Moscow's Ethnic Riots Signal Official Xenophobia
When riots hit Moscow on Oct. 13, sparked by a murder for which a migrant worker from the Caucasus was blamed, Russian authorities were forced to make a choice: condemn xenophobia or embrace it. They chose to embrace it. Sergei Sobyanin, Moscow's new mayor, sided with the violent mob of ethnic Russians who attacked the city's migrant workers. Instead of defending the victims, Sobyanin ordered police to arrest hundreds of migrants, and his orders were carried out seemingly at random. Instead of pledging to fix the damaged businesses, Sobyanin ordered them shut for using migrant labor. "It's their own fault," he told reporters after the riots.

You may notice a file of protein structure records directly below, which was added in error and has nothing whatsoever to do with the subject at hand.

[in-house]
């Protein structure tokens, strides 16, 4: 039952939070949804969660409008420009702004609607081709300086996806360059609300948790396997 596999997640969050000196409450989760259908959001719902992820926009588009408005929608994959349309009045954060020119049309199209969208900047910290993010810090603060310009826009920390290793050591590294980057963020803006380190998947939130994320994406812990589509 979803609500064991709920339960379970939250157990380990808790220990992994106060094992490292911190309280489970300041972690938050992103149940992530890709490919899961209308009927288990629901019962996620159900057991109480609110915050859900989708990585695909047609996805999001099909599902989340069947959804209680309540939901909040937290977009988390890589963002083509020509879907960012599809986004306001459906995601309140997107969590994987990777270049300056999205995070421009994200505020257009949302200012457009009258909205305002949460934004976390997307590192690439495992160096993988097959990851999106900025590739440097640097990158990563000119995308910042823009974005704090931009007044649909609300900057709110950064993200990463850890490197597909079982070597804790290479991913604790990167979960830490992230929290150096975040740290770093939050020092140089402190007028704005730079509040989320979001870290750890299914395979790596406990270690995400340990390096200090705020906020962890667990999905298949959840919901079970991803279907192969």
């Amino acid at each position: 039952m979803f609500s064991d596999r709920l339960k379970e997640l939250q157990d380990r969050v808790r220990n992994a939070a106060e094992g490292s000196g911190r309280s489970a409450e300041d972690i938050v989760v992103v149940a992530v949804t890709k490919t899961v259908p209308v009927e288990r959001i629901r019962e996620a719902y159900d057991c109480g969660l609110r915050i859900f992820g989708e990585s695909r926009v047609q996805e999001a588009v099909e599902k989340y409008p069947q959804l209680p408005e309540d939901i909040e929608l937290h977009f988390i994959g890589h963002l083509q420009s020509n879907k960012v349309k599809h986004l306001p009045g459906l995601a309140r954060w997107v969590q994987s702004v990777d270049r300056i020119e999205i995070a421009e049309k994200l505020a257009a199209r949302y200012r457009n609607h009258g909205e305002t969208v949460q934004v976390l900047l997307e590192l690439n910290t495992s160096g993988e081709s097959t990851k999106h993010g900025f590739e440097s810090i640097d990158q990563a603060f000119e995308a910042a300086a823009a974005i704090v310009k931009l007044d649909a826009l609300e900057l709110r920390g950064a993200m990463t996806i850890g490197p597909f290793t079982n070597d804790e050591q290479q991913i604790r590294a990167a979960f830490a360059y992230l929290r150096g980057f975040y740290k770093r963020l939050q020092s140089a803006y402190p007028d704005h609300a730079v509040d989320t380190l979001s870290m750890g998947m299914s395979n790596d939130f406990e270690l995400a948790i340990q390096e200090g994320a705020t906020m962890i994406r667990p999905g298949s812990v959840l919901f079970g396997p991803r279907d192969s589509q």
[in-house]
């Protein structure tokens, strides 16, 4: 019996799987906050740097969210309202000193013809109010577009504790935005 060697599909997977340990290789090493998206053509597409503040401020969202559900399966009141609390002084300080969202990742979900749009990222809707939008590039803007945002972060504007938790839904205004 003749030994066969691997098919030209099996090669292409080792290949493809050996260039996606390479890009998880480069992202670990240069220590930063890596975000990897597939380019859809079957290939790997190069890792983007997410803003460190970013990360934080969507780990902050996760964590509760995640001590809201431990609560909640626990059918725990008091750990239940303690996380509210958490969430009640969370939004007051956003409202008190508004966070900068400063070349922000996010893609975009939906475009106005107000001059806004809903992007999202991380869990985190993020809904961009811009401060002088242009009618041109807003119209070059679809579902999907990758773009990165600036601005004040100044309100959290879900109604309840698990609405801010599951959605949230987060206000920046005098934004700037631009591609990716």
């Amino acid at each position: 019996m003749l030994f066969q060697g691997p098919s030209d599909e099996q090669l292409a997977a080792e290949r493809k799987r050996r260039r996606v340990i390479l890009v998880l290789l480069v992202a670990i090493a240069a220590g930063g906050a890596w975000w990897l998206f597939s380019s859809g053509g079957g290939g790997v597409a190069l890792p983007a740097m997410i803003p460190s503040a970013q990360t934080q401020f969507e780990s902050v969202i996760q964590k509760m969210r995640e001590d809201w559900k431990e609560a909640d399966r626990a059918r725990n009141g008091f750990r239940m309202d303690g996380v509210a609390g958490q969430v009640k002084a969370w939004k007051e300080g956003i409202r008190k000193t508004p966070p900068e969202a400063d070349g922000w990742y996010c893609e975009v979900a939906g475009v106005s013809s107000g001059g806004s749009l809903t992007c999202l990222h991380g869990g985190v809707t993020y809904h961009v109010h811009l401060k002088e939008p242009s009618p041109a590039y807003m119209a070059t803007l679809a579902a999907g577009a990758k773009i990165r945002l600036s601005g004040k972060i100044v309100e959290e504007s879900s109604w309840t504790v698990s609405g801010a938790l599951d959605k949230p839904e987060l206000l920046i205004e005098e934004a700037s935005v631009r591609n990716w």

His response followed the logic of this summer's mayoral elections, the first to bring xenophobia into mainstream Russian politics. Previously, the elites around President Vladimir Putin had avoided the issue of migrant labor, leaving it to fringe parties and ultranationalists. But Sobyanin, Putin's former chief of staff, made it the core of his campaign, playing on Russians' fears of being overrun by foreign laborers. When he issued several orders throughout August for police to arrest thousands of migrants, critics said he was pandering to the xenophobes. But a month after he won the vote, the mob turned Sobyanin's rhetoric into violence, with many rioters chanting, "Russia for Russians." Muscovites brace for worse to come.
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